It was late December, and the daily transition from day to night unfolded around us as our dog teams marched along the snowy roadway. Puffs of frosty breath rose amid the pastel sunset and monochromatic colors of the arctic landscape.
We wouldn’t see other human beings for the next several hours as we covered the distance to the Alpine Creek Lodge, where our teams would rest and a warm meal would be waiting for our arrival. This perfect snowy world was ours, with only the sounds of dog paws crunching on the snow, and the soft breathing of our furry companions to mark the rhythm of the trek.
The dogs, sensing the adventure at hand, seemed to be enjoying the landscape and the stark beauty of the dramatic mountains as much as we were. We were joined by the spirits of those who had traveled this route a hundred or thousand years ago, and the ravens watched our progress.
Take the road less traveled
Extending about 135 miles between the small towns of Paxson and Cantwell, the Denali Highway (or Alaska Route 8) is a less-traveled route with some of the most scenic views the Alaskan Range has to offer. From the mid-1950s until the early 1970s when the Parks Highway (Alaska Route 3) was built, the Denali Highway was the only road access to Denali National Park.
The road is not plowed during the winter months and is only accessible by over-the-snow methods (dogsled, snowmobile, skiing). Only the first 20 miles on the east end from Paxson and the last 2 miles on the west end from Cantwell are paved—the remainder of the “highway” (a misleading idiom in this instance) is dirt and gravel with potholes and washboards.
Limit your driving speed and be aware of rapidly changing conditions, pack extra patience, and be prepared for possible flat tires from the sharp gravel. The trip is worth it for those willing to take the time.
Points of interest
On a clear day, Mount Denali (formerly Mount McKinley) can be seen around 124-131 miles west of Paxson. Denali is North America’s highest peak—at 20,237 feet high—and has a greater base-to-summit rise than Mount Everest, with roughly 80% of its bulk rising above the surrounding landscape.
Mount Wrangell is an active volcano that can also be viewed around 13 miles west of Paxson, and is considered to be the most northern volcano on the Pacific Rim “Ring of Fire.” Views of Mount Hayes, Hess Mountain, Mount Deborah, and many impressive glaciers can be seen along the route as well.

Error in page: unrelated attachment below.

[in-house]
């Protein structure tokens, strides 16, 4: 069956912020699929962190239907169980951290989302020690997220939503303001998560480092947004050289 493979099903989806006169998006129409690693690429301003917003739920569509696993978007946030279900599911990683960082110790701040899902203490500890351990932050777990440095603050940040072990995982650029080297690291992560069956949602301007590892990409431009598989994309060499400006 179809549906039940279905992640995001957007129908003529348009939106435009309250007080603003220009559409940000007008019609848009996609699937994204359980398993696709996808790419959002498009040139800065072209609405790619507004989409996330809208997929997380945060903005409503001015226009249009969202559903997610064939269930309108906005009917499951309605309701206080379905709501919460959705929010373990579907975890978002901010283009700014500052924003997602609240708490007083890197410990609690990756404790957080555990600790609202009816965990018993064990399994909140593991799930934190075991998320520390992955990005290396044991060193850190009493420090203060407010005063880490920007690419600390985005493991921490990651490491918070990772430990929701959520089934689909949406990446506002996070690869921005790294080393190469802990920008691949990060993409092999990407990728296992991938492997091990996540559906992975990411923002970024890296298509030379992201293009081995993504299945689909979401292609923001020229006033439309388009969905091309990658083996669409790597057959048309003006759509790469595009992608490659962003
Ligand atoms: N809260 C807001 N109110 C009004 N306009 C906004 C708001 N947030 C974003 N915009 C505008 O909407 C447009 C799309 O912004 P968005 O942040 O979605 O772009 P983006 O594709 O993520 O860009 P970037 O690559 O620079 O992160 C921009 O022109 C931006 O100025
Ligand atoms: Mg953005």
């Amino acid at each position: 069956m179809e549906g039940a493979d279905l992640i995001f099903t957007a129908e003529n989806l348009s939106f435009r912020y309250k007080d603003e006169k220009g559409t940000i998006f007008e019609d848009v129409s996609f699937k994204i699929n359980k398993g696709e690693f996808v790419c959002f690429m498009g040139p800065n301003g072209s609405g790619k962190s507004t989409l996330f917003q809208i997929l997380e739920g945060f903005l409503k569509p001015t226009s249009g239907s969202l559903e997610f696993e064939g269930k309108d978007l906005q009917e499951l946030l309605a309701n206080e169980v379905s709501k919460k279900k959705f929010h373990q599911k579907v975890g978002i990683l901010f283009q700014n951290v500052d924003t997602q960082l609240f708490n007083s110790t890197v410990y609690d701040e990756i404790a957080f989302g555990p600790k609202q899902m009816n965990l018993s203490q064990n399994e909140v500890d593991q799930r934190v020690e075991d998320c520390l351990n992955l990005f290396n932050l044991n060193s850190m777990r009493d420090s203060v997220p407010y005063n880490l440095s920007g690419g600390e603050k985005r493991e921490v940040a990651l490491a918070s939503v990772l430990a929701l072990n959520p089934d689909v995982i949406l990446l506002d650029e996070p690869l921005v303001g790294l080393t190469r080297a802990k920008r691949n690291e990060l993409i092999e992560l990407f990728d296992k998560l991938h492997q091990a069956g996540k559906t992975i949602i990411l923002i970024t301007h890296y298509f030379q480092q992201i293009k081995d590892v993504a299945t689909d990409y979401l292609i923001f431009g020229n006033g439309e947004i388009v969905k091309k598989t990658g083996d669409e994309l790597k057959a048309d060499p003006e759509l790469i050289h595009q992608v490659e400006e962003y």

The Alaskan Range extends in a huge arc from the Cook Inlet north, and then west to the Canadian border. It follows several fault lines that resulted from the tectonic collision of the Pacific plate being shoved north under the North American plate.
Subsequent glacial activity during the last Ice Age (about 15,000-10,000 years ago) created the landscape you see today: dramatic U-shaped valleys, mounded piles of dirt and boulders scraped up by the glaciers, and then left behind as the glaciers retreated into the valleys, called moraines.
Small circular depressions and lakes (known as kettle lakes) formed when ice buried in the glacial debris melted. They can be viewed about 42 miles west of Paxson. The area has a rich placer gold mining history with the Valdez Creek mining district. The miners pioneered the beginnings of the Denali Highway as their access route to the goldfields.
Throughout the journey, you’ll see two of Alaska’s major habitats. The eastern end of the Denali Highway is primarily a tundra biome, with stunted vegetation and rocky soils. Winds can blow, and the permafrost prevents water from infiltrating, which creates ponds of cold, clear water.
The western end of the Denali Highway is largely a taiga biome, with spruce and birch forests. Wildlife is plentiful with potential sightings of trumpeter swans, brown and black bears, wolverines, fox, moose, caribou, wolves, martin, and lynx, just to name a few. Grayling, Dolly Varden, and lake trout are plentiful in the clear water streams and lakes. Fishing licenses are required.
The area around the Denali Highway was traditionally inhabited by the Athabaskan people, dating back at least 10,000 years to when people migrated to North America across the Bering Land Bridge during the last Ice Age.